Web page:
To change 3kg of water (at 100° C) into gas ( 100° C) would require 3 x 2.26 MJ, and so on.

In general, the thermal energy (E) required to change m kg of a liquid into a gas at its boiling point is given by:                           
Picture
 
Example 2
Picture
 
​Calculate the specific latent heat of vaporisation of the liquid.
 
Heat produced = power x time =  15 x 450 =  6750J
 
Picture

​Microscopic explanation of PRESSURE of a gas

The molecules are moving in random directions and collide  with each other and with the walls of the container. After each collision they are moving in different directions. Hence their momentum has changed. From Newton’s 2nd law of motion the force acting on the molecules is equal to the rate of change of momentum. Hence there must be a force acting on the molecules. From Newton’s 3rd law there must be an equal and opposite force acting on the walls. Since many molecules collide with a given area of the container walls there is a force acting on a given area i.e. pressure.

Microscopic explanation of TEMPERATURE of a gas

When a gas is heated the gas molecules gain KE i.e. they move faster. The temperature of the gas rises.
 Theory shows that the average KE of the gas molecules is proportional to the (Kelvin) Temperature.
[You do not need to know this for the exam].
 
This means that when the temperature of a gas rises the molecules move faster, when the temperature decreases the molecules move slower.

​Ideal gas equation

Suppose a gas is enclosed in a piston chamber as shown.
 
If the gas is compressed as shown then the molecules move closer together. This means they collide more frequently and so the pressure (P) increases and the volume (V) decreases.
(The temperature is constant).

Experiment shows that:   
Pressure x volume  = constant  or    P V = constant
[You have to be able to use equation in calculations].
Any gas that behaves in this way is called an ideal gas.

​Example 3
 
Gas leaks slowly out of a cylinder of constant volume. The temperature of the gas in the cylinder does not change. Which of the following is constant for the gas molecules in the cylinder?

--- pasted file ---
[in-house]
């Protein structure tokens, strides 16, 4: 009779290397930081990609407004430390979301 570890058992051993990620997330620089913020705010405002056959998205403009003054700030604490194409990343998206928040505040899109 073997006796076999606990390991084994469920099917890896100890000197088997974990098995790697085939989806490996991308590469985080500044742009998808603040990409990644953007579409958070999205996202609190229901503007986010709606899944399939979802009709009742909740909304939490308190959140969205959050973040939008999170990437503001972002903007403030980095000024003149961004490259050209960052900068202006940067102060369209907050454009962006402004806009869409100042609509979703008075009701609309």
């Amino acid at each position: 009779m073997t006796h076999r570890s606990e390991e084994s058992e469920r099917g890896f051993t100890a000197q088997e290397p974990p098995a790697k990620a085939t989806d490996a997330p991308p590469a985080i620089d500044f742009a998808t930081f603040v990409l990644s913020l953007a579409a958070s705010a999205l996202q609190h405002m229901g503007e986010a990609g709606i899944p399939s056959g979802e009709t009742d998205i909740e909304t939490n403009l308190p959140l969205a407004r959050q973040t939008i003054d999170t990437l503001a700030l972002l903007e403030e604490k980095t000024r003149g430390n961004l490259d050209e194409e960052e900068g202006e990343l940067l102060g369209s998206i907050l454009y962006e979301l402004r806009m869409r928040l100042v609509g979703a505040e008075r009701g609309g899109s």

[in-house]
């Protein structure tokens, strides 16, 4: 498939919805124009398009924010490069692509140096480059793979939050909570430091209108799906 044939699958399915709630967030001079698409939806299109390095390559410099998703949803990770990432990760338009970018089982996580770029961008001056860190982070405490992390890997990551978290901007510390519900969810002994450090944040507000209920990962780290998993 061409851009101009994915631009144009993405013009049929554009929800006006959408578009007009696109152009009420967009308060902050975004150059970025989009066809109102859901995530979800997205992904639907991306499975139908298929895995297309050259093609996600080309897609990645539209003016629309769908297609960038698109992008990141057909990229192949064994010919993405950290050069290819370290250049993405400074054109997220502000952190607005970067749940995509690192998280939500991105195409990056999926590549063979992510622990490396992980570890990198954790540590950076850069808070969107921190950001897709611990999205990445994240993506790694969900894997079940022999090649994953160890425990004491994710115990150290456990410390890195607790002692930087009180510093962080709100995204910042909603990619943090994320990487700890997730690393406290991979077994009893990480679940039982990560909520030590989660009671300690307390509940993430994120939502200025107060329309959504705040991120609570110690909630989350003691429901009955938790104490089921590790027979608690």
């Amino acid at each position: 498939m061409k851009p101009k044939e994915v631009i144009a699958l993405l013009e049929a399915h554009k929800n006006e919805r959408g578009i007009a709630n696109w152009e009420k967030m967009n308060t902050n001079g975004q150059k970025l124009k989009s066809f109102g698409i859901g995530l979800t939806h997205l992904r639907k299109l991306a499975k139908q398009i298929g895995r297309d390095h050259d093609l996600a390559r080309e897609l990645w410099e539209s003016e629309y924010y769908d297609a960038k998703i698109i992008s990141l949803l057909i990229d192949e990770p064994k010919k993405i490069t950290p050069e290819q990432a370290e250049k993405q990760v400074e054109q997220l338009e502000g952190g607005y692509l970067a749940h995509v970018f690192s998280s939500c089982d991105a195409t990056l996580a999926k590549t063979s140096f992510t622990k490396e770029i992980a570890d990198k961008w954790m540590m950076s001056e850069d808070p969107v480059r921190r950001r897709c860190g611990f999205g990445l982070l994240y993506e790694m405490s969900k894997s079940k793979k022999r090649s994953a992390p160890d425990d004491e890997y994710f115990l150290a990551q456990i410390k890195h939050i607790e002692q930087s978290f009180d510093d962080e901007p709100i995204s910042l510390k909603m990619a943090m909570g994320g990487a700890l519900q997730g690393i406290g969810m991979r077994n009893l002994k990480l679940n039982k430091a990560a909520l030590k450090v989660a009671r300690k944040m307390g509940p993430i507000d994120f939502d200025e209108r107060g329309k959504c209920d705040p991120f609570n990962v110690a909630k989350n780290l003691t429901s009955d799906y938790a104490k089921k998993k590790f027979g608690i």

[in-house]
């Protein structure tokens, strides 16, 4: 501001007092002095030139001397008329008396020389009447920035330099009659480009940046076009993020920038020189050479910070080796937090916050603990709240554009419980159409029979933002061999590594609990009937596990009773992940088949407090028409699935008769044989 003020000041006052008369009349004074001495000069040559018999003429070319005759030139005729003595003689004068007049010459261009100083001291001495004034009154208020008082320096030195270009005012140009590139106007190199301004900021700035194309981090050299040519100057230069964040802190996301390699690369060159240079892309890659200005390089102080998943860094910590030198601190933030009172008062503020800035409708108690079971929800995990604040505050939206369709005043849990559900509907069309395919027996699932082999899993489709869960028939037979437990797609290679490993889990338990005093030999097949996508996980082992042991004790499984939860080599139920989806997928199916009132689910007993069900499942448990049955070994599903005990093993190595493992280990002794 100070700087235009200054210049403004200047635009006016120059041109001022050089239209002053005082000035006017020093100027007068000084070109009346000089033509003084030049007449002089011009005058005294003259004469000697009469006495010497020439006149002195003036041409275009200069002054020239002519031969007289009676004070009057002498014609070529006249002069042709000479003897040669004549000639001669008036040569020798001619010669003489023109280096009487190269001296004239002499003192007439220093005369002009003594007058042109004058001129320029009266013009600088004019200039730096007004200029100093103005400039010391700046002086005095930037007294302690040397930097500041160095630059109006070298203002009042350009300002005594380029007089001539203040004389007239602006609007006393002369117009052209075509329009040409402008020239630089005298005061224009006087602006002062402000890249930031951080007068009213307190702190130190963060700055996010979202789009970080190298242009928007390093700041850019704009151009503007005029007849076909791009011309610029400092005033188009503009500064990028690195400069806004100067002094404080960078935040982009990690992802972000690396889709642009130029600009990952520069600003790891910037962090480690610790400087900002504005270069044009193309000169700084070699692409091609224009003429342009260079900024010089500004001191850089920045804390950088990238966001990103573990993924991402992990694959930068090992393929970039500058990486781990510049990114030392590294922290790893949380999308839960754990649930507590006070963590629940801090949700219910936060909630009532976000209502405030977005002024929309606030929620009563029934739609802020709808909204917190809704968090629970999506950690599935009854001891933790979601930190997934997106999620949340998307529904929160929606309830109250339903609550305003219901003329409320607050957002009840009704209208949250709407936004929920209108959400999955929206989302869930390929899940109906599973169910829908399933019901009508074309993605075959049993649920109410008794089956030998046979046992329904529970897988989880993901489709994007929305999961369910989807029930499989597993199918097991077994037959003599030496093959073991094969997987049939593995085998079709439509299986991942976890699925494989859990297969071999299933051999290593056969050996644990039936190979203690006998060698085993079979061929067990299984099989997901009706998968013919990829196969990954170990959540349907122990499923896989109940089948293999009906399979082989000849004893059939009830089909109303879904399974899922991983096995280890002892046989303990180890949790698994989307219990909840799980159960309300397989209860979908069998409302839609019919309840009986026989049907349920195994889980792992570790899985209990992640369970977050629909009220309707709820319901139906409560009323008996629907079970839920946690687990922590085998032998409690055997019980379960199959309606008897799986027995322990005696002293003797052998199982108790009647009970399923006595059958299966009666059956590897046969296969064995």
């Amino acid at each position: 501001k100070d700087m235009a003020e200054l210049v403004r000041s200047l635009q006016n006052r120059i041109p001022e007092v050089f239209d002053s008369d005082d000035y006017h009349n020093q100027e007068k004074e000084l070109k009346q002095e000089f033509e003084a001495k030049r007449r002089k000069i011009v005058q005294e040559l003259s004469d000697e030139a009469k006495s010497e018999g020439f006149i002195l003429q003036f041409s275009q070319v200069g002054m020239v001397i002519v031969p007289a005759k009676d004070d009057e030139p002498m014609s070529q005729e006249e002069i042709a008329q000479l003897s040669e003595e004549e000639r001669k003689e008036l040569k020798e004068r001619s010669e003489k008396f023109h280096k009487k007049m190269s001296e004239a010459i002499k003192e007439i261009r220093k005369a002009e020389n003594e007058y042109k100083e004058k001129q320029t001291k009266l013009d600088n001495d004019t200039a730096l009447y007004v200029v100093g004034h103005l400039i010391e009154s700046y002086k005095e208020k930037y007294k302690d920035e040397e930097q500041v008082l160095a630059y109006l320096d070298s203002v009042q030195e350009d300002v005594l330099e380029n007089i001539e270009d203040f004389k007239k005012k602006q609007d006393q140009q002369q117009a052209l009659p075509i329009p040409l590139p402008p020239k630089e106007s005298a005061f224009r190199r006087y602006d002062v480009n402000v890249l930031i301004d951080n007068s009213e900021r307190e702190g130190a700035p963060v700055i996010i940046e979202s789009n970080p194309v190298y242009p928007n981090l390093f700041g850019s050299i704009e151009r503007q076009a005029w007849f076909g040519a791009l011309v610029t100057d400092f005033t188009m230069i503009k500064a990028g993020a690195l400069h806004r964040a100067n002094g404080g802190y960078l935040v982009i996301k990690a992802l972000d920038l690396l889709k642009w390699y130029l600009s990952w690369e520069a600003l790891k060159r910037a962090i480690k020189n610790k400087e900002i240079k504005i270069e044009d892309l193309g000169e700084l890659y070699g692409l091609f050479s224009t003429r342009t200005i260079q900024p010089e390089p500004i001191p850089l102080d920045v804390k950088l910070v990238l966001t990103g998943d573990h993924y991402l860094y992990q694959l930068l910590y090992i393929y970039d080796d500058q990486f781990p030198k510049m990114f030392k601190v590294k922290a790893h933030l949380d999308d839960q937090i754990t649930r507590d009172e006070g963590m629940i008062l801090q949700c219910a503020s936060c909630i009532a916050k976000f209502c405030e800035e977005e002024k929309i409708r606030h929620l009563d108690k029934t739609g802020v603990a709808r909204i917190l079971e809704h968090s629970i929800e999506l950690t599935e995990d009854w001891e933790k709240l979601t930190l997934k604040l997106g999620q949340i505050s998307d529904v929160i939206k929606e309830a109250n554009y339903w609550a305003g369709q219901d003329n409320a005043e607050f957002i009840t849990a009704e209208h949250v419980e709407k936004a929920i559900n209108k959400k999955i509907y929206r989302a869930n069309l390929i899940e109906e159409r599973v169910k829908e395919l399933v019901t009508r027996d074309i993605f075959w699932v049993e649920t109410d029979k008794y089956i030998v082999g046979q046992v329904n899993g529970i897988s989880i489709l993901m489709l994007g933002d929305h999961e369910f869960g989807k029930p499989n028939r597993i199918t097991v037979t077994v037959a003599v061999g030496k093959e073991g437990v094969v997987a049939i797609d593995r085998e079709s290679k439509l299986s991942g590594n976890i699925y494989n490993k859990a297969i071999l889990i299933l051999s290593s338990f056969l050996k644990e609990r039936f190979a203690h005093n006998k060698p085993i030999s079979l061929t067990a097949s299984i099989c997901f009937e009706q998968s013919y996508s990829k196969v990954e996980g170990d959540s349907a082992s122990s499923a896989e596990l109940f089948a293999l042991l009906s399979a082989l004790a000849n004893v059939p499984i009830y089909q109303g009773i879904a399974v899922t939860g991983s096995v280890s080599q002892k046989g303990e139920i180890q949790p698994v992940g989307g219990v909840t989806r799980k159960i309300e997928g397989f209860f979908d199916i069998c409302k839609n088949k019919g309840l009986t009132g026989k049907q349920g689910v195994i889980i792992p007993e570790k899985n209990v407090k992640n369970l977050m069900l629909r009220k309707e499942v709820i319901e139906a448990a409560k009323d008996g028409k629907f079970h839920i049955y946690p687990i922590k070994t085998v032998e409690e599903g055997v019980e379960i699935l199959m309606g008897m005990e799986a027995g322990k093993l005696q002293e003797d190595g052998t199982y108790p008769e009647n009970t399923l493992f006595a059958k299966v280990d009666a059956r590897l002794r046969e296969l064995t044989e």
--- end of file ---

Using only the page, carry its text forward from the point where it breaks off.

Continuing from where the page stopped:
A  the number striking unit area of surface in unit time.
 
B  the number of the collisions between molecules per unit time.
 
C  the number per unit volume.
 
D  the average speed.

​Density

Density is defined as mass per unit volume.
 
Picture
​Example 4
 
Picture
​Example 5
 
Picture

Measurement of Density

  1. Measure mass by placing object on a scale balance.
  2. If the object is regular (e.g. a cube of a solid substance) its volume can be calculated.
  3. If the object is small and irregular its volume can be found by placing it in a measuring cylinder and measuring the displacement of the liquid.
  4. Using Density = mass/volume the density can  be calculated.

  SOLIDS have the greatest densities and GASES the smallest.
 
Picture

PRESSURE

Pressure is defined as force per unit area where the force is normal to the surface.
 
Picture
​Example 6
 
Picture
 
(ii) the mass and weight of the block,

(iii) the maximum and minimum pressure the block can exert.

Variation of pressure with depth

Suppose a liquid of density r is placed in a tank as shown.
The pressure p of the liquid acting on the base of the tank is given by:
Picture
This equation is valid for a container of any shape:

Example Answers

​Example 3
D (The temperature is constant and so the average speed is constant).

​Example 4
mass =  density x volume = 1000 x 0.2 = 200 kg
Weight  = mg  = 200 x 10 = 2000N  (Taking g = 10 numerically)
 
Example 6
volume  = 20x10x4 = 800 cm3  = 800 x 10-6 m3

Mass = density x vol = 5000 x 800 x 10-6 = 4 kg

Weight = mg = 40N

MAXIMUM pressure will occur when the block rest on its SMALLEST face i.e. 4cm x 10cm
 
Pressure = weight / Area = 40 /(40×10-4) = 10,000 N m-2

MINIMUM pressure will occur when the block rests on its LARGEST face i.e. 20cmx10cm
 
Pressure = weight/area = 40/(200×10-4) = 2000 Nm-2